33 still lives
Few photographers live up to the term "image-maker" as completely as Anton Corbijn. His photographs, as well-known as the rock stars he has been shooting for the past twenty years, often reveal truths that surprise even his subjects -- uncovering hidden aspects of their personalities, and imprinting them into our collective memory. His artistry has shaped, if not transformed, the image of numerous rock performers. His legendary portrait of the group Joy Division in a subway station, or his unforgettable depiction of David Bowie clad only in a loincloth, for example, are as instantly recognizable as the Mona Lisa.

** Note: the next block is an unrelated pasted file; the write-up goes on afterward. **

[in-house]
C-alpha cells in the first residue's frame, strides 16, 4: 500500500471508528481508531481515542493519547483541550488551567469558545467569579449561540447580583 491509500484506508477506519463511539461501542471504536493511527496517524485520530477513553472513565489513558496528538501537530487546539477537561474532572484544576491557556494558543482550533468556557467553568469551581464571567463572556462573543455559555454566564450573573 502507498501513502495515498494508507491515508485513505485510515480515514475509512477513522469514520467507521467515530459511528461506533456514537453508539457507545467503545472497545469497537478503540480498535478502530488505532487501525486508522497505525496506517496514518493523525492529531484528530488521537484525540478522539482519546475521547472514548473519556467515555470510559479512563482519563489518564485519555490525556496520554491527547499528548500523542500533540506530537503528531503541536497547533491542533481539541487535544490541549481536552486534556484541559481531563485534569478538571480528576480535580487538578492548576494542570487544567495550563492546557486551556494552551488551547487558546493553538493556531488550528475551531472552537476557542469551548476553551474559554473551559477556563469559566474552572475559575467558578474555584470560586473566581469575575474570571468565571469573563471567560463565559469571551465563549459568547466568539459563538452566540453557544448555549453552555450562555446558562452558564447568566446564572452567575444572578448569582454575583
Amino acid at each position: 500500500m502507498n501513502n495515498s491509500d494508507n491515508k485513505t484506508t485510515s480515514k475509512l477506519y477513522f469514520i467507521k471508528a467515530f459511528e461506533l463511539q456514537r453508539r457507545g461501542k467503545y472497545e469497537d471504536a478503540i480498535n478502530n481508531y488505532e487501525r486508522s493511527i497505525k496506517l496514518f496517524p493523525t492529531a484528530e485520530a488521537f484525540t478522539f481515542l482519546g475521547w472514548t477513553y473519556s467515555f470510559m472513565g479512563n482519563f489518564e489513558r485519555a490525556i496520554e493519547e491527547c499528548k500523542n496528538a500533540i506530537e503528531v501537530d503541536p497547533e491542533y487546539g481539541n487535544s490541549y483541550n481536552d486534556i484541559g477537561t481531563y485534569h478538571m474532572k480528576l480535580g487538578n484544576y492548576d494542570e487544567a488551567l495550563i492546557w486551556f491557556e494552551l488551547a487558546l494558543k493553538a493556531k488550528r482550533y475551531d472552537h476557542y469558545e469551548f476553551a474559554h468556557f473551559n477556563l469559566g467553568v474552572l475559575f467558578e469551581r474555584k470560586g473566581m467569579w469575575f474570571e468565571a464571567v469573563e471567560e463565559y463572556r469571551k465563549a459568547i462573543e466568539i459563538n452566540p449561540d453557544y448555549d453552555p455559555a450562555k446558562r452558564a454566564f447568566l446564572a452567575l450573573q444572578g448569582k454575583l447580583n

In 33 Still Lives, his fourth book, Anton Corbijn has created a new series of pictures featuring international stars from the world of the movies and music, ranging from Bjork, Bono, and Marianne Faithful to Clint Eastwood and Robert de Niro. In this innovative and daring collection he stages 33 "film stills" of imaginary movies -- single-picture stories disguised as cinema verite photographs which Corbijn refers to as "fake documentaries". The connection between these images remains mysterious and enigmatic, yet they draw the viewer into an imaginary world whose mesmerizing pull is hard to resist. In his introductory essay, art and media theorist Ulf Poschardt points out the singular position Corbijn's work occupies in a world of mechanically manufactured images: "Photography for Anton Corbijn has always been a search for fissures in the cocoon of make-believe". 33 Still Lives is both an adventurous expression of Corbijn's synergetic vision, and a profoundly beautiful collection of portraits of personalities we think we know, but never really can.